Overall, 255,000 Americans 85 years old or older were working over the past 12 months. That's 4.4 percent of Americans that age, up from 2.6 percent in 2006, before the recession. It’s the highest number on record.
A growing swath of seniors are working beyond 65, with many needing to supplement their paltry retirement savings.
As for older Americans working longer, it's partly due to what the Economist magazine calls the rise of the "yolds," or the "young-olds" — people age 65 to 75 who aren't ready to retire. A 2016 report from Stanford University shows that 17% of Americans between 70 and 74 were still working at least 10 hours weekly in 2012, up from about 12% from 2000. The reason: Workers with a higher educational attainment and higher incomes are staying in the workforce longer.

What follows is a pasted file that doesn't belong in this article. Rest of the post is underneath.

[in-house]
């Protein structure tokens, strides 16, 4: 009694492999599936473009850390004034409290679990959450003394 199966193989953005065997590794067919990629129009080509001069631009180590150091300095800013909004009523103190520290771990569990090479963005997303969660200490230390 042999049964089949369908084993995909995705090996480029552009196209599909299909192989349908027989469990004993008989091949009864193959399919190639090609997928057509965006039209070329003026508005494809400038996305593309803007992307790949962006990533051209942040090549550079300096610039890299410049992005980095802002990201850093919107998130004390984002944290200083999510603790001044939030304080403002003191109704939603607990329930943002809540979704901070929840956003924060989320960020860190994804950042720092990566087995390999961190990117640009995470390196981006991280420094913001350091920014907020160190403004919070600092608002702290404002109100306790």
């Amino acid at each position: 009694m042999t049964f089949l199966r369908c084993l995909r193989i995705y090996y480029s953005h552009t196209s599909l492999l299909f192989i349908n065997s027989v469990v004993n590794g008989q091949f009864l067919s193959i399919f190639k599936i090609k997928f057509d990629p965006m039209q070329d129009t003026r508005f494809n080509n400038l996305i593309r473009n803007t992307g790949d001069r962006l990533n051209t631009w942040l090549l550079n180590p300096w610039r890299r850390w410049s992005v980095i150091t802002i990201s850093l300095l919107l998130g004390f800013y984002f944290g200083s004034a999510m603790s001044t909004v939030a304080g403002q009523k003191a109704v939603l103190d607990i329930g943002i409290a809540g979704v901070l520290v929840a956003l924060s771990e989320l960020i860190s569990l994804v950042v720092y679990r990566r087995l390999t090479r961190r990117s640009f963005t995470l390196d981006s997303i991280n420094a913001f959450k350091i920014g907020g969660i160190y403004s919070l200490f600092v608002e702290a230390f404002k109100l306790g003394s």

But the trend highlighted by Ghilarducci — a lack of retirement savings — isn't as hopeful. Almost one in five Baby Boomers have less than $5,000 set aside for retirement, according to the 2019 Planning & Progress Study from Northwestern Mutual. Not surprisingly, the same share of boomers say they expect to work past age of 74, the study found. The upshot: Many older Americans aren't working by choice, but rather to make ends meet.
Some parts of the U.S. have a higher proportion of seniors in the workforce, the Census found. The largest share is in Alexandria City, Virginia, where roughly 1 in 3 seniors are working, it found.